The following is a guest essay by Lauren Trevisan, environmental justice program assistant for the Sierra Club.


Appropriately, the theme of this year’s 37th annual Congressional Black Caucus Legislative Conference in Washington, D.C., was "Unleashing Our Power." For the first time in history, the U.S. House of Representatives has four African-Americans serving as chairpersons of major committees. In addition, 17 African-Americans lead major subcommittees, and Rep. James Clyburn of South Carolina is the House Majority Whip. Activists and health experts hope that this change in leadership will help enact serious environmental justice legislation to promote safe and healthy communities.

Senator and presidential hopeful Barack Obama drew a large crowd for his session on global warming. More than 1,000 people crowded in to hear Sen. Obama call for a comprehensive study of climate change impacts on low-income communities. He highlighted the job opportunities for young Americans that would stem from investment in retrofitting and renewable energy. Increased investment in public transit, Obama added, would help reduce carbon emissions and help low-income communities.

But the best discussion of the day came from an annual panel called the Environmental Justice Braintrust. Clyburn convened this panel discussion for the ninth consecutive year. Panelists ranged from policy makers to medical professionals to civil rights attorneys, all of whom have been working to fight environmental injustice for decades.

For South Carolina State Rep. Harold Mitchell, environmental justice is deeply personal. Mitchell grew up near two EPA Superfund sites, including dump sites for everything from hazardous waste to human fetuses. Despite widespread community awareness about problems in the area, the government refused to acknowledge that it was a landfill at all. Mitchell blames the nearby fertilizer plant for the death of his father and sister from lung cancer.

Mitchell’s leadership skills enabled him to found the environmental justice organization ReGenesis. Through the efforts of Mitchell, ReGenesis, and the public-private partnerships they have formed, the Spartanburg, S.C., area has received several grants for revitalization and redevelopment. These include a $20,000 Environmental Justice Grant, a $100,000 EPA Superfund Redevelopment Initiative Grant, and a $200,000 EPA Brownfields Pilot Grant. The state of South Carolina was also awarded a $1,350,000 Brownfields Cleanup Revolving Loan Fund Grant, which will benefit four counties (including Spartanburg) and four cities. Mitchell has taken the fight to the South Carolina legislature, where he just passed an environmental justice bill that could serve as a model for other communities.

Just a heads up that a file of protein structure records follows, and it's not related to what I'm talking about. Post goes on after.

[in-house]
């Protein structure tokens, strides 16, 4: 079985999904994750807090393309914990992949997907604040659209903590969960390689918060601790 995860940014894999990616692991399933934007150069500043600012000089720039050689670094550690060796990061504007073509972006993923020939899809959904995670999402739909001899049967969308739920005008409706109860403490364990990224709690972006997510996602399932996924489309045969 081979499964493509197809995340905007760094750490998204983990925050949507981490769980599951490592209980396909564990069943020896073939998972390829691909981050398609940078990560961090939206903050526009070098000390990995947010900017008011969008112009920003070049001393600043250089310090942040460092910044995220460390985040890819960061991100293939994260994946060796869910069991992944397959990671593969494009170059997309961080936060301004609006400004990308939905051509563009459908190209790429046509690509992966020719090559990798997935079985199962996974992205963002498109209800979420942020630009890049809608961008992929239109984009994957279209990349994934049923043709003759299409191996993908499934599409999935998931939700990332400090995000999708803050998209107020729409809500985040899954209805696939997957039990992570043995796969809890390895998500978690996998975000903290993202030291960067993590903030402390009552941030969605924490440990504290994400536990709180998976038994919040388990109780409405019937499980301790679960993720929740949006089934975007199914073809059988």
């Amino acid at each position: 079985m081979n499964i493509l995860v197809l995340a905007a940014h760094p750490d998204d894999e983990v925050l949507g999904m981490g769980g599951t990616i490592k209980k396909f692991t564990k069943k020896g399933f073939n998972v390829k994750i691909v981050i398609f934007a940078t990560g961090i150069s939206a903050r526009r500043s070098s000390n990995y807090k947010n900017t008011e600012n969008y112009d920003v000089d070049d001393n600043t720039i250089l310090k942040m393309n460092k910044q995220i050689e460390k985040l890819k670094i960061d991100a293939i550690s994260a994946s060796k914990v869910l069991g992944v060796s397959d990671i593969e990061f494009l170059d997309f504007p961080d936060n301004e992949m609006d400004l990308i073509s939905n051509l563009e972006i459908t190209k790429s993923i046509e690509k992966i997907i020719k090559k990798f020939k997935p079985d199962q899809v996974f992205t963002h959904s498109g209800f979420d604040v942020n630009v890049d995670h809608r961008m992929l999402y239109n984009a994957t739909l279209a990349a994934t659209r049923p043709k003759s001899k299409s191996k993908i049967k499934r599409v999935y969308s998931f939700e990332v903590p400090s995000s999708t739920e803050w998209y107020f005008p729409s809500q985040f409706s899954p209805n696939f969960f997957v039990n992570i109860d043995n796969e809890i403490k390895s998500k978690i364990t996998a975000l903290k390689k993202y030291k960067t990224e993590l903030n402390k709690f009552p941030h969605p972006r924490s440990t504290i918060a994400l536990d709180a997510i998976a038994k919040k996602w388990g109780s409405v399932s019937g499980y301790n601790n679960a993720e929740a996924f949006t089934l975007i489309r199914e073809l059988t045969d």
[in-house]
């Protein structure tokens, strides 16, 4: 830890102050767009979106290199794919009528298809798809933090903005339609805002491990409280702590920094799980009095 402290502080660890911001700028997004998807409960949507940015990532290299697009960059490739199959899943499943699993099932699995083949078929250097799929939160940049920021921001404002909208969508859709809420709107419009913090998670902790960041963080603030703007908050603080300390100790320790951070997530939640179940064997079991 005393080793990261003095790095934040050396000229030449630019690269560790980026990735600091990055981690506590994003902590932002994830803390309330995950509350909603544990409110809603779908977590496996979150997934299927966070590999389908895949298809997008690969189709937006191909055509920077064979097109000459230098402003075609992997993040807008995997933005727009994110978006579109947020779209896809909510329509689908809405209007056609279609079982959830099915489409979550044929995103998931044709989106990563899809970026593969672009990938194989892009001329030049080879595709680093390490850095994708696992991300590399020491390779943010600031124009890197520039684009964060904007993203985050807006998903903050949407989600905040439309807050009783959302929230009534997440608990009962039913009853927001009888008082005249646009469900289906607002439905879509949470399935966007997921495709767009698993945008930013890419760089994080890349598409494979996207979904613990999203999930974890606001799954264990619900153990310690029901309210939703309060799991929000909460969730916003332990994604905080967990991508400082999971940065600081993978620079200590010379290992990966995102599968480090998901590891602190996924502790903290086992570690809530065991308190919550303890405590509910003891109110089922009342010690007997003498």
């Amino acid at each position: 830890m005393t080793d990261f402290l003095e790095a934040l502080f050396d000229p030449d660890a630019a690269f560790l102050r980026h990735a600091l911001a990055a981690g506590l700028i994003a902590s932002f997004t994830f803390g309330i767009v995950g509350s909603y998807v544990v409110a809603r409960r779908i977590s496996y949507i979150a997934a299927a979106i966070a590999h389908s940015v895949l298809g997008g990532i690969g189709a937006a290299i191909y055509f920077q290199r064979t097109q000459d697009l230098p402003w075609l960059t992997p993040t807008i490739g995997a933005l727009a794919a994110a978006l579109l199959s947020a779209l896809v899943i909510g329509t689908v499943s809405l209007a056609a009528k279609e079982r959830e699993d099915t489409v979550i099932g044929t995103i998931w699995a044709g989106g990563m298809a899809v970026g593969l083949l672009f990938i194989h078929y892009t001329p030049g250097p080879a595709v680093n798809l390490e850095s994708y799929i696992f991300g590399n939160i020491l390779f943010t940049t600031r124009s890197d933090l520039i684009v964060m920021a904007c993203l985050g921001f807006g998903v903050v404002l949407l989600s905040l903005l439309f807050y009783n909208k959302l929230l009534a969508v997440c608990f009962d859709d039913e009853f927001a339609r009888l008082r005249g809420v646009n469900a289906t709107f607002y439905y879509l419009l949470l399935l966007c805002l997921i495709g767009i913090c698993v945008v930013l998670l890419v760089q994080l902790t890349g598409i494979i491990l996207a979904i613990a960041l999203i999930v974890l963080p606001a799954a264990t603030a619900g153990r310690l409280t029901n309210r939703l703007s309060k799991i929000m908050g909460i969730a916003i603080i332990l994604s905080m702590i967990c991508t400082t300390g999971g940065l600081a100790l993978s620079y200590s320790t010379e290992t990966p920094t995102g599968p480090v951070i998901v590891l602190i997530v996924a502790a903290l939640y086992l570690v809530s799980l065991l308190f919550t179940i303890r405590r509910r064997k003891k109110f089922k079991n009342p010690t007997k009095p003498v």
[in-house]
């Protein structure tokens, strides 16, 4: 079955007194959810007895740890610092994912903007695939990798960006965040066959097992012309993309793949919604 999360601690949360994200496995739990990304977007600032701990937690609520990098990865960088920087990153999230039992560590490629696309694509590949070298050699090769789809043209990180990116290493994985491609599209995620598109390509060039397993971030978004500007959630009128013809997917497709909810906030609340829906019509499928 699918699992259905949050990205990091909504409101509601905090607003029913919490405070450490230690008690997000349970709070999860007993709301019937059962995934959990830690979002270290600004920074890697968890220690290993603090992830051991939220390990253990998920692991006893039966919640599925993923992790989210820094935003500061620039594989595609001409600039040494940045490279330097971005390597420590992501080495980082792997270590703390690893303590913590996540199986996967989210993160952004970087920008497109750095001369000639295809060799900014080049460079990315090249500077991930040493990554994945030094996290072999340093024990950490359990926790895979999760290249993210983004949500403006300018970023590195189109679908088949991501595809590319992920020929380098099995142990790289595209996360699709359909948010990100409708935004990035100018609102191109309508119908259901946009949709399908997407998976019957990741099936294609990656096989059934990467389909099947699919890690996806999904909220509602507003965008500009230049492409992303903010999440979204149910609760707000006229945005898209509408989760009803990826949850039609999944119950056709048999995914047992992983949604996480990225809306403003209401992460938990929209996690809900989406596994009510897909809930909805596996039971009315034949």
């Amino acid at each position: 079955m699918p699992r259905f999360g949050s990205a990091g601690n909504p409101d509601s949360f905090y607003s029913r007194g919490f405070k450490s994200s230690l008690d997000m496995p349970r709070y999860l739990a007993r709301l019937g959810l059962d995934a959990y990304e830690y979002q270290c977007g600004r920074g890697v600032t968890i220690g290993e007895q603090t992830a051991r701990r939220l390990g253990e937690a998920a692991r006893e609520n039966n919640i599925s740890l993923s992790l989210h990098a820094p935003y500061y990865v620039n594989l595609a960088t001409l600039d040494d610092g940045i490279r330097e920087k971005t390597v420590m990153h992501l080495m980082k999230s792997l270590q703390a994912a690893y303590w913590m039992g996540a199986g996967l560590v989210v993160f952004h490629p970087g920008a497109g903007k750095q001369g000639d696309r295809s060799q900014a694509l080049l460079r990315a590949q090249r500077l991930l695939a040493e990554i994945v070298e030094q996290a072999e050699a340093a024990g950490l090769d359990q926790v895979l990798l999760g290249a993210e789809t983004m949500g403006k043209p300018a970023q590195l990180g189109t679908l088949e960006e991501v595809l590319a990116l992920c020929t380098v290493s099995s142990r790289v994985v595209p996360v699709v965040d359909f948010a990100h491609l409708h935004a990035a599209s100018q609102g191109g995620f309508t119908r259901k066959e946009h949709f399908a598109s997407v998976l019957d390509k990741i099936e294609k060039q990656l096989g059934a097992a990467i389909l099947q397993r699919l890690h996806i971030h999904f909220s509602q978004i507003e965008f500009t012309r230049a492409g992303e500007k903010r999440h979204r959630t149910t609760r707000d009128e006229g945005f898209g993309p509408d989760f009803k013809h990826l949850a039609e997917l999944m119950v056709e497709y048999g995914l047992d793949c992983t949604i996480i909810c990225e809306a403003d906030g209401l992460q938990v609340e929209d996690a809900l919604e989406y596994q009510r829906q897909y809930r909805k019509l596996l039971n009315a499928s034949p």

Through a lot of grit, determination, and hard (volunteer) work, community groups such as ReGenesis can succeed in sustainably rebuilding their communities. But it’s unfair that such communities must bear the burden of proving that  contamination is directly affecting their lives, livelihoods, and the environment. Although ReGenesis now partners with federal and state agencies, it took many years for these partnerships to form. The federal and state governments clearly must do more enforcement and compliance for communities fighting for environmental justice.

The godfather of environmental justice, Dr. Robert Bullard, also weighed in at the Braintrust event. As director of the Environmental Justice Resource Center at Clark Atlanta University, Bullard is well respected and conveyed some perspective on the fight for environmental justice.

Environmental justice is a marathon, not a sprint, Bullard told the audience, which his decades in the race clearly demonstrate. With all the statistics out there about environmental justice, Bullard cautioned against focusing too much on more data. Just as with global warming, he said, we have enough studies, data, and scientific information to show that the time to act is now.

That didn’t stop Bullard from rattling off some information from this year’s "Toxic Wastes and Race at Twenty: 1987-2007" report, which he coauthored with Dr. Paul Mohai, Dr. Robin Saha, Dr. Beverly Wright, and the United Church of Christ. The overall message of the report is that our communities are worse off than they were in 1987 because there are more people of color and low-income communities at risk from toxic facilities.